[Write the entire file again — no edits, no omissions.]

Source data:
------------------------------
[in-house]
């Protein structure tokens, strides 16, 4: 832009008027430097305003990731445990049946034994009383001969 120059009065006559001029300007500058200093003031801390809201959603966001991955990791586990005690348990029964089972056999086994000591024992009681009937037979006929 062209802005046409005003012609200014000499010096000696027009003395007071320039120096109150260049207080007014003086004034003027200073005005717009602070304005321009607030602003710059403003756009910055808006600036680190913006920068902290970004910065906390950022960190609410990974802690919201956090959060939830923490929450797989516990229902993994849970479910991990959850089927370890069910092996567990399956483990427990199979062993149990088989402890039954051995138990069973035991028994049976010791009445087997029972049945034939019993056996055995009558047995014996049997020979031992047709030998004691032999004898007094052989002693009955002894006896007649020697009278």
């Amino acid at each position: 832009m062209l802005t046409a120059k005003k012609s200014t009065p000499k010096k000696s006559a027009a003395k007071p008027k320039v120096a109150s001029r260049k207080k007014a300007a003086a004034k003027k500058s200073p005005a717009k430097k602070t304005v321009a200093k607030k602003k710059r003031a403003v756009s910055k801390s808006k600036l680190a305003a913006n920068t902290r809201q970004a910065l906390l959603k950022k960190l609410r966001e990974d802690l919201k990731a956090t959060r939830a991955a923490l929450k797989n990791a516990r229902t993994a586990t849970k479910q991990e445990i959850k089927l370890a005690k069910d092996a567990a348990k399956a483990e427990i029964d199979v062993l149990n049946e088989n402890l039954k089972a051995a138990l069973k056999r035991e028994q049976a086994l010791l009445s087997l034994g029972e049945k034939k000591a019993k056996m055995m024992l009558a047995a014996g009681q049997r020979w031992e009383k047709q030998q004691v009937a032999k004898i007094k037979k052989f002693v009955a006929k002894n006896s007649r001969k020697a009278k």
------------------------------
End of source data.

[in-house]
């Protein structure tokens, strides 16, 4: 832009008027430097305003990731445990049946034994009383001969 120059009065006559001029300007500058200093003031801390809201959603966001991955990791586990005690348990029964089972056999086994000591024992009681009937037979006929 062209802005046409005003012609200014000499010096000696027009003395007071320039120096109150260049207080007014003086004034003027200073005005717009602070304005321009607030602003710059403003756009910055808006600036680190913006920068902290970004910065906390950022960190609410990974802690919201956090959060939830923490929450797989516990229902993994849970479910991990959850089927370890069910092996567990399956483990427990199979062993149990088989402890039954051995138990069973035991028994049976010791009445087997029972049945034939019993056996055995009558047995014996049997020979031992047709030998004691032999004898007094052989002693009955002894006896007649020697009278």
């Amino acid at each position: 832009m062209l802005t046409a120059k005003k012609s200014t009065p000499k010096k000696s006559a027009a003395k007071p008027k320039v120096a109150s001029r260049k207080k007014a300007a003086a004034k003027k500058s200073p005005a717009k430097k602070t304005v321009a200093k607030k602003k710059r003031a403003v756009s910055k801390s808006k600036l680190a305003a913006n920068t902290r809201q970004a910065l906390l959603k950022k960190l609410r966001e990974d802690l919201k990731a956090t959060r939830a991955a923490l929450k797989n990791a516990r229902t993994a586990t849970k479910q991990e445990i959850k089927l370890a005690k069910d092996a567990a348990k399956a483990e427990i029964d199979v062993l149990n049946e088989n402890l039954k089972a051995a138990l069973k056999r035991e028994q049976a086994l010791l009445s087997l034994g029972e049945k034939k000591a019993k056996m055995m024992l009558a047995a014996g009681q049997r020979w031992e009383k047709q030998q004691v009937a032999k004898i007094k037979k052989f002693v009955a006929k002894n006896s007649r001969k020697a009278k």